The sequel, they say, is never better than the original, but that might not to be true with Tigers-A's II.
Last year, the two teams played five games, with Justin Verlander throwing a four-hit shutout in the winner-take-all game. Both teams are better this year; the A's will be more playoff-ready, and the Tigers have to win the World Series for this year not to be a disappointment.
Here are five questions.
How much of a home-field advantage does Oakland have?
It might be the biggest one in baseball.
The A's were 52-29 at home. No team likes going to that park. It's cold and dark, and sometimes the dugouts are flooded with sewage.
"I hate going there," one AL manager said. "As soon as we get there, I can't wait to leave. And we never play well there."
A's fans are also unique. There aren't as many as in most cities, but their fans are among the loudest, most loyal and most boisterous fans in the game. Last year, they were wild. They will be wilder this year, which will give the A's a distinct advantage.
How good is the Tigers' rotation?
It is the best in baseball.
They used only six starting pitchers this year, the fewest in baseball. They had the most quality starts (108) of any team in baseball, 13 more than any other AL team. They had five 10-game winners, the first Tigers team to do that since 1949.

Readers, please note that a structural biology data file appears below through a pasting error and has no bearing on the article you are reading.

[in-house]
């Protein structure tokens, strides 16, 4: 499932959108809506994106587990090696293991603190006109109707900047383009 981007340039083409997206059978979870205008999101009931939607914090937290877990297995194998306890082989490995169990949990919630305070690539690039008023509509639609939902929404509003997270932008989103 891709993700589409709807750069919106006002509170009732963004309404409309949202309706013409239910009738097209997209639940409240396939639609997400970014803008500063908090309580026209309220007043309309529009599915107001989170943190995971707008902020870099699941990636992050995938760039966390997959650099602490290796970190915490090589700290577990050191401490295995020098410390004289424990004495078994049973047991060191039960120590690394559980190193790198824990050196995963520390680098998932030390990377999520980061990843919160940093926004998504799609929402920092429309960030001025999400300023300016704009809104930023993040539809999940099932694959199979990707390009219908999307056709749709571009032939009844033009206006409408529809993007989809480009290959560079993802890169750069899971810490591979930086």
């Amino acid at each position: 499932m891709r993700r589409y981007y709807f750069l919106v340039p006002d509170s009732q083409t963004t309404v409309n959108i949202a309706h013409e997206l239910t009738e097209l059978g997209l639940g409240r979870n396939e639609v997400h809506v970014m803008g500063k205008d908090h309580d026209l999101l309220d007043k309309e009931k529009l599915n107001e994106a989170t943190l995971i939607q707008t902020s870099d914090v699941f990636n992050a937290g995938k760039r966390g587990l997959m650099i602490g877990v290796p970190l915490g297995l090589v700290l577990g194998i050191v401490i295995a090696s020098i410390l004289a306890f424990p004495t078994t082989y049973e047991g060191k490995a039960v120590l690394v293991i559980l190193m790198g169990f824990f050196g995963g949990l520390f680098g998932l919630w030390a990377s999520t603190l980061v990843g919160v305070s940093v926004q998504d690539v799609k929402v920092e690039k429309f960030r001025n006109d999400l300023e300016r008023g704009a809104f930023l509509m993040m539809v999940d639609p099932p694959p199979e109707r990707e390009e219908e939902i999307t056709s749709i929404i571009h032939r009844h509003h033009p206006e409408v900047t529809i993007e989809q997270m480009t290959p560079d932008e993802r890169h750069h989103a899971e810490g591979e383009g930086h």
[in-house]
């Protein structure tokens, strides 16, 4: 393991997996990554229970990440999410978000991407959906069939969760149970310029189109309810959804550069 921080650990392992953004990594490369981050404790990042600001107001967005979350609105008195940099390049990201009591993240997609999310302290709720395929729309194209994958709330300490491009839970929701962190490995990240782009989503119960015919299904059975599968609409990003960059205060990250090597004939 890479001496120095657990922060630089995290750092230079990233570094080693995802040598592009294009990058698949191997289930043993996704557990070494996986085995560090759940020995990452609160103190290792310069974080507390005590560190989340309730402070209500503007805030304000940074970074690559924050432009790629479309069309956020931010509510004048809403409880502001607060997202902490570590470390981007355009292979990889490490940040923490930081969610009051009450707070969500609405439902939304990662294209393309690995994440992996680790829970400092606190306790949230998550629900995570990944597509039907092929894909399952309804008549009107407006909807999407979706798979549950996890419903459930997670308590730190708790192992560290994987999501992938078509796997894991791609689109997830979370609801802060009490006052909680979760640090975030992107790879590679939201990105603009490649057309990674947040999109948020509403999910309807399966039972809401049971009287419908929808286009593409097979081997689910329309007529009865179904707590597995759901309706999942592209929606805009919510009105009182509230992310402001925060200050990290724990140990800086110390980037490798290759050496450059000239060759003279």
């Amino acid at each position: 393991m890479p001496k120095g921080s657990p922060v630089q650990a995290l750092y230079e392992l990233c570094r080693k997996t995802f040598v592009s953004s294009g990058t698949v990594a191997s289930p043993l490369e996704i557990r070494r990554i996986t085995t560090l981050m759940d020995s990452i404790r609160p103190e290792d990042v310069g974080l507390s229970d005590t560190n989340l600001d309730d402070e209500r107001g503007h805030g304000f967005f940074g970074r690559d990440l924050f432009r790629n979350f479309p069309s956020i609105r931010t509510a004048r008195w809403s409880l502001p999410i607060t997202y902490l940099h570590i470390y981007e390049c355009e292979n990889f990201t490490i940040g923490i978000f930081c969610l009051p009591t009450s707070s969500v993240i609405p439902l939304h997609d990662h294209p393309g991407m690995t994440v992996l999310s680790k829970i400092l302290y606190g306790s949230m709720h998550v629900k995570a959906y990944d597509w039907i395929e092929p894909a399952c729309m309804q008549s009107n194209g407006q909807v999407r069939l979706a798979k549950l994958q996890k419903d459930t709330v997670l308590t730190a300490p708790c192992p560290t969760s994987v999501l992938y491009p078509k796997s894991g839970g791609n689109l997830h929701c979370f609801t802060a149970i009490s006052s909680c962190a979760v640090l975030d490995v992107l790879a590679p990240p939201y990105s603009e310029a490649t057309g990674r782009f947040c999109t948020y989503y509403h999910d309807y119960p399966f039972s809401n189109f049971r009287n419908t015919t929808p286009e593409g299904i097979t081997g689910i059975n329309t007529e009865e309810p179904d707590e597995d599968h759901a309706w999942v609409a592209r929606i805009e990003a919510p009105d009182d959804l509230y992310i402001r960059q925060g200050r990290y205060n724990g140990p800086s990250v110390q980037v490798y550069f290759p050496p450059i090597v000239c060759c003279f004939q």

Max Scherzer (21-3) is going to win the AL Cy Young. Justin Verlander has been the American League's best pitcher over the last three years. Anibal Sanchez won the ERA title this year. A 14-game winner, Doug Fister, would pitch Game 4, if needed, leaving a 13-game winner (Rick Porcello) to work out of the bullpen.
How good is the A's bullpen?
It might be the best bullpen in the AL playoffs. It is deep, versatile and full of hard throwers, led by closer Grant Balfour, who is just crazy enough to be unfazed by the pressure of the postseason.
And they have help if a starter gets knocked out early. But that's not likely. The A's had the second-best rotation ERA in the AL (Detroit was the best). The young starters, such as Jarrod Parker, have a year of postseason experience off which to work. And ace Bartolo Colon had a fabulous year, going 18-6 with a 2.65 ERA. In September, he had a 1.16 ERA, threw 31 innings, walked four and struck out 33.
How healthy is Miguel Cabrera?
A groin injury has slowed him significantly. In late August, he was rolling toward one of the greatest seasons ever by a right-handed hitter, and perhaps a second consecutive Triple Crown.
He still had a sensational season, and will win consecutive AL MVPs, but in September he slugged only .333, with two extra-base hits and one home run in 72 at-bats.
He has been an incredibly durable player, a guy who can hit through any injury, but to expect him to be at his destructive best in the postseason with a nagging groin injury is a stretch.
How healthy is Yoenis Cespedes?
His shoulder has been bothering him, but he is expected to play.
Cespedes did not have a particularly good year, but he hit home runs in three straight games in late September before he hurt his shoulder. The A's lineup doesn't look overwhelming in the box score, but the way manager Bob Melvin mixes and matches his lineup, the A's have production up and down the order.
Their 25th man is better than any other team's 25th man, and that likely goes for 20-through-25 on the roster. But for it all to work, they need all 25, including a healthy Cespedes.
The pick: Tigers in five.